I love it when a good book gets adapted for the screen, but the opposite also happens and it is horrible and should be stopped. In 1995, Columbia Pictures released First Knight into theaters. It was a retelling of the Arthurian Legend, with Richard Gere as Lancelot, Sean Connery as Arthur, and Julia Ormond as Guinevere. Around the same time some joke of a person decided to adapt the screenplay of First Knight into a novel, as if it was somehow necessary! As if the story of Arthur and his Round Table had not yet been told in literature! And unfortunately young, naïve me walked into Waldenbooks at the mall and bought it, wasting approximately 3 ½ hours of my young life. Sometimes kids love movies and don’t know how to pick out good books, and those kids need to be protected from bad novels adapted from bad screenplays.

Abraham Lincoln: Fuck Lord of the Moon by Catherine DeVore

Abraham-Lincoln-Fuck-Lord-of-the-Moon-by-Catherine-DeVore

Actually, this is the final book in the Abraham Lincoln Presidential Fuck Saga and it would be safe to say that all of the books in the saga deserve to be on this list. (This one has the best title, though.) The author herself advises “adults only.” I think the description speaks for itself: “At long last, Abraham Lincoln is ready to face his greatest enemy: Emperor Komei of Japan. After years of ninja training, will America’s greatest president–who also happens to be the Earth’s greatest master of the sexual arts–be able to defeat his nemesis and claim the Moon as his own? Find out in the thrilling conclusion of the Presidential Fuck Saga!”

The list probably shouldn’t end here, but then again there is something to be said for letting life happen as it happens. I’ve heard at least two successful authors mention The Godfather when asked about the books that had the most influence on them as writers. One of them admitted that it was Mario Puzo’s description of the hot sex between Sonny Corleone and one of the bridesmaids at his sister’s wedding that really got him jazzed about writing; he used to hide the book from his parents so they wouldn’t know he was reading it.

Think about the books that had an impact on you when you were young. Isn’t there at least one among them that you probably should not have read? If I’m honest, I can admit that I fucking loved Sweet Valley High. I loved those terrible books so much I even read my way through Sweet Valley University. They added nothing to my life in any way whatsoever, but I wasted money buying them and time reading them.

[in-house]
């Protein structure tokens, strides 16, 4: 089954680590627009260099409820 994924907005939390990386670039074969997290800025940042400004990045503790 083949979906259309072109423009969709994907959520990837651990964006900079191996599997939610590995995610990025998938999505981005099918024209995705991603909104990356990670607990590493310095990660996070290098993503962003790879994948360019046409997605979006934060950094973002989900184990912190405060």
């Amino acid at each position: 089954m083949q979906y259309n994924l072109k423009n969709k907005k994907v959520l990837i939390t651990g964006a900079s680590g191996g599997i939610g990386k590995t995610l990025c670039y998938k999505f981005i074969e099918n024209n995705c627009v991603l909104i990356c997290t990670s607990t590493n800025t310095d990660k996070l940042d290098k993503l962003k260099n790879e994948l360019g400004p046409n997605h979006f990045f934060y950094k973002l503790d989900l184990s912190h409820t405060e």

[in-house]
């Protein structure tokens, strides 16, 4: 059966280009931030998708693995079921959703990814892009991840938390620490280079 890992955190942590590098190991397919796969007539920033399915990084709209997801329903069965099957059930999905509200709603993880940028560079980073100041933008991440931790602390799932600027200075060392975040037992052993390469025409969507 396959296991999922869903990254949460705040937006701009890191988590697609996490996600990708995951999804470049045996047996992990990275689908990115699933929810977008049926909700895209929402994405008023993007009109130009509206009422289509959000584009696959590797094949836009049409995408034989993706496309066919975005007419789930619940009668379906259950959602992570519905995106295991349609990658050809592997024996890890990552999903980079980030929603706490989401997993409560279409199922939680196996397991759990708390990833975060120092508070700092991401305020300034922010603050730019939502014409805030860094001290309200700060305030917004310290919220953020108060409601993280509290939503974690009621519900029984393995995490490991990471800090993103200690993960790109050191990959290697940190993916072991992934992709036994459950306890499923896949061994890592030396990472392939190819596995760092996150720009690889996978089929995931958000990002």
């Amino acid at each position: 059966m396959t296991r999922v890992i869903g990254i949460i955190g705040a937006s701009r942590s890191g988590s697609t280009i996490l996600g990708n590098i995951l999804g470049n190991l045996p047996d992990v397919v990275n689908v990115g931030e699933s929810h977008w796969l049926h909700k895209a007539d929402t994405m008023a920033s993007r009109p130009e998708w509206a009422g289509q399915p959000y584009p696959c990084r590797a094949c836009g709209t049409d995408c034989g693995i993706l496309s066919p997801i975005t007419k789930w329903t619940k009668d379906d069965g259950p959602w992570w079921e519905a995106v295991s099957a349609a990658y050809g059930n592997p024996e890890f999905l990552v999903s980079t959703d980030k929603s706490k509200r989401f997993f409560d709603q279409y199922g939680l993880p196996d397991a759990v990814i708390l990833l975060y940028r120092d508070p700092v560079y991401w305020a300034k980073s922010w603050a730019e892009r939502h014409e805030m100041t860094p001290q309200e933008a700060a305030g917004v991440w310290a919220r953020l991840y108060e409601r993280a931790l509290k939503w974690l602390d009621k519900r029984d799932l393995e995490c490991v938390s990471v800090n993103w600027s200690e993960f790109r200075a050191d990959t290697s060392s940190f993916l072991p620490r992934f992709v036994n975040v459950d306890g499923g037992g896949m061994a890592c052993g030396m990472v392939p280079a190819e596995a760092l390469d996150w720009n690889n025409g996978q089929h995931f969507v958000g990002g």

So what are yours? What book or books do you think you probably shouldn’t have read way back when? Do you wish someone had stopped you? Let us know in the comments below!

  • Sasha76

    All of the books by V.C. Andrews. I was SO excited when Chris and Cathy got together which is gross, because they’re brother and sister. Also, the Clan of the Cave Bear and other Earth Children books by Jean M. Auel. I read all of the Sweet Valley High books and they really were terrible (but I kept plugging along right through to book 100 and something).

    I teach 4th grade and every year I read “A Taste of Blackberries” with my class which is a horrible book about a boy who gets stung by a bee and dies and then carries on for several chapters about death, dying and funerals (including reference to a dead uncle who ‘accidentally shot himself in the head’). We read it as a group as a counterpoint to all of the good literature we read (it helps to have a terrible book to contrast them with!)

    • 2cass

      That’s interesting–do any of the kids like “A Taste of Blackberries”? I totally remember reading that when I was a kid! I absolutely loved really sad books. For example, “Remembering the Good Times” by Richard Peck, which deals with suicide, was one of my favorites. It must be kind of cool to see how kids respond to the book–especially because I never remember being asked to evaluate a school book for it’s literary merit. I never even knew there WERE good books or bad books at that age. I just thought there was something wrong with me if I didn’t like it.

  • Fuller

    Red Dragon. I have no idea how I got my hands on that one (avid reader, parents stopped paying attention), but Hannibal Lecter’s debut might have been a bit much for my still pliable mind.

  • Amanda

    Such a great post, Cass! I think we can save A Wrinkle in Time for adulthood, when most of us can appreciate how crazy and weird that story actually is: http://the-toast.net/2014/10/28/dirtbag-mrs-whatsit/